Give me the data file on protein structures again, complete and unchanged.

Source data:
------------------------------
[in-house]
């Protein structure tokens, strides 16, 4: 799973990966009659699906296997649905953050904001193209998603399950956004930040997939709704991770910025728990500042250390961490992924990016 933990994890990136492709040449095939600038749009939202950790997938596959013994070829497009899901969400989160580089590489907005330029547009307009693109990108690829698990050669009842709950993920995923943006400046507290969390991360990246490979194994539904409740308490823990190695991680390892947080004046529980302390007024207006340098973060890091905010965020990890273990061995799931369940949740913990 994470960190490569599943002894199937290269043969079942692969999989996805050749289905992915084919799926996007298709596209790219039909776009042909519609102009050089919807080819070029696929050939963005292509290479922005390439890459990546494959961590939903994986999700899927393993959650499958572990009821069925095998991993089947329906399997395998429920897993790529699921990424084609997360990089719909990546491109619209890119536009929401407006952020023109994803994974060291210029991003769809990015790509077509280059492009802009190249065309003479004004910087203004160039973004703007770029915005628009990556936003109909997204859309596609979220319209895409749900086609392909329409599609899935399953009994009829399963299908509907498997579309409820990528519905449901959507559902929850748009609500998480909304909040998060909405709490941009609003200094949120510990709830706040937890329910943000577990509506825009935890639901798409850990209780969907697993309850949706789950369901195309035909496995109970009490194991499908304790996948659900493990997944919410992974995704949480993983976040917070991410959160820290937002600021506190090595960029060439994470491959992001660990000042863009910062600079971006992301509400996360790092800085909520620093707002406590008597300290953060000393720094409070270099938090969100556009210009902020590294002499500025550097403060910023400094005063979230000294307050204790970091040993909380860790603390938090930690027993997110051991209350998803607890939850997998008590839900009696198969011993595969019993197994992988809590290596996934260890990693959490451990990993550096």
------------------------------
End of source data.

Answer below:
[in-house]
């Protein structure tokens, strides 16, 4: 799973990966009659699906296997649905953050904001193209998603399950956004930040997939709704991770910025728990500042250390961490992924990016 933990994890990136492709040449095939600038749009939202950790997938596959013994070829497009899901969400989160580089590489907005330029547009307009693109990108690829698990050669009842709950993920995923943006400046507290969390991360990246490979194994539904409740308490823990190695991680390892947080004046529980302390007024207006340098973060890091905010965020990890273990061995799931369940949740913990 994470960190490569599943002894199937290269043969079942692969999989996805050749289905992915084919799926996007298709596209790219039909776009042909519609102009050089919807080819070029696929050939963005292509290479922005390439890459990546494959961590939903994986999700899927393993959650499958572990009821069925095998991993089947329906399997395998429920897993790529699921990424084609997360990089719909990546491109619209890119536009929401407006952020023109994803994974060291210029991003769809990015790509077509280059492009802009190249065309003479004004910087203004160039973004703007770029915005628009990556936003109909997204859309596609979220319209895409749900086609392909329409599609899935399953009994009829399963299908509907498997579309409820990528519905449901959507559902929850748009609500998480909304909040998060909405709490941009609003200094949120510990709830706040937890329910943000577990509506825009935890639901798409850990209780969907697993309850949706789950369901195309035909496995109970009490194991499908304790996948659900493990997944919410992974995704949480993983976040917070991410959160820290937002600021506190090595960029060439994470491959992001660990000042863009910062600079971006992301509400996360790092800085909520620093707002406590008597300290953060000393720094409070270099938090969100556009210009902020590294002499500025550097403060910023400094005063979230000294307050204790970091040993909380860790603390938090930690027993997110051991209350998803607890939850997998008590839900009696198969011993595969019993197994992988809590290596996934260890990693959490451990990993550096």